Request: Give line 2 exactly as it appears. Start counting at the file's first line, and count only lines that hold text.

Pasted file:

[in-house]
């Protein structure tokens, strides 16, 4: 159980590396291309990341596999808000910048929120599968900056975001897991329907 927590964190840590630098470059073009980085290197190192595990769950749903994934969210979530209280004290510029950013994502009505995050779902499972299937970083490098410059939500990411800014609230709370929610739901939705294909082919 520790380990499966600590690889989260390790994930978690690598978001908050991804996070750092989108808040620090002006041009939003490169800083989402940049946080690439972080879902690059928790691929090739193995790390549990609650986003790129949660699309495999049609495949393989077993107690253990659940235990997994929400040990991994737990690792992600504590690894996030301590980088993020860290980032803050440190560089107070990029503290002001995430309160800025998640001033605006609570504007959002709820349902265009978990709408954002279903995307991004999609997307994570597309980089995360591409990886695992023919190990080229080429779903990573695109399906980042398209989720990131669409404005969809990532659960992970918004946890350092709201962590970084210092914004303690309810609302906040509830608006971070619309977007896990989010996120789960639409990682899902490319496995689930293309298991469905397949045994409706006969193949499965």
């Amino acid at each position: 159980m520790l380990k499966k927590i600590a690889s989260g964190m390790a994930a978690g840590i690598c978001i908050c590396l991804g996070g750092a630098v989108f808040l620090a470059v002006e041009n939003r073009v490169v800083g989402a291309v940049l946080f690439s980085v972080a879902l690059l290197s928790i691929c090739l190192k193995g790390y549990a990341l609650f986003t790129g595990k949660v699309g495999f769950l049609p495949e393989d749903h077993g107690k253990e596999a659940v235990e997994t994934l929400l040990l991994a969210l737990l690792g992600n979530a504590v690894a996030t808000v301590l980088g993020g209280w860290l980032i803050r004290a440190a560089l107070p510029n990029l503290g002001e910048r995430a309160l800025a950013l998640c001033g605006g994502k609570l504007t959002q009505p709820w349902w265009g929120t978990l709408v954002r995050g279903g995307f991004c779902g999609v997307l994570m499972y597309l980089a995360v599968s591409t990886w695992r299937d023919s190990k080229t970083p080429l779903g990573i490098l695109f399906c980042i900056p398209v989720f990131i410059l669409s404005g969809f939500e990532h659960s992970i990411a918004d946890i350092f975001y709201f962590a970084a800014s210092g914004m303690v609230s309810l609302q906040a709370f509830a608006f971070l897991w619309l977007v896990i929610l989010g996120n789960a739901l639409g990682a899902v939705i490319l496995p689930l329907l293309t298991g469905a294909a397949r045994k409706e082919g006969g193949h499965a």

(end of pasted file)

């Protein structure tokens, strides 16, 4: 159980590396291309990341596999808000910048929120599968900056975001897991329907 927590964190840590630098470059073009980085290197190192595990769950749903994934969210979530209280004290510029950013994502009505995050779902499972299937970083490098410059939500990411800014609230709370929610739901939705294909082919 520790380990499966600590690889989260390790994930978690690598978001908050991804996070750092989108808040620090002006041009939003490169800083989402940049946080690439972080879902690059928790691929090739193995790390549990609650986003790129949660699309495999049609495949393989077993107690253990659940235990997994929400040990991994737990690792992600504590690894996030301590980088993020860290980032803050440190560089107070990029503290002001995430309160800025998640001033605006609570504007959002709820349902265009978990709408954002279903995307991004999609997307994570597309980089995360591409990886695992023919190990080229080429779903990573695109399906980042398209989720990131669409404005969809990532659960992970918004946890350092709201962590970084210092914004303690309810609302906040509830608006971070619309977007896990989010996120789960639409990682899902490319496995689930293309298991469905397949045994409706006969193949499965």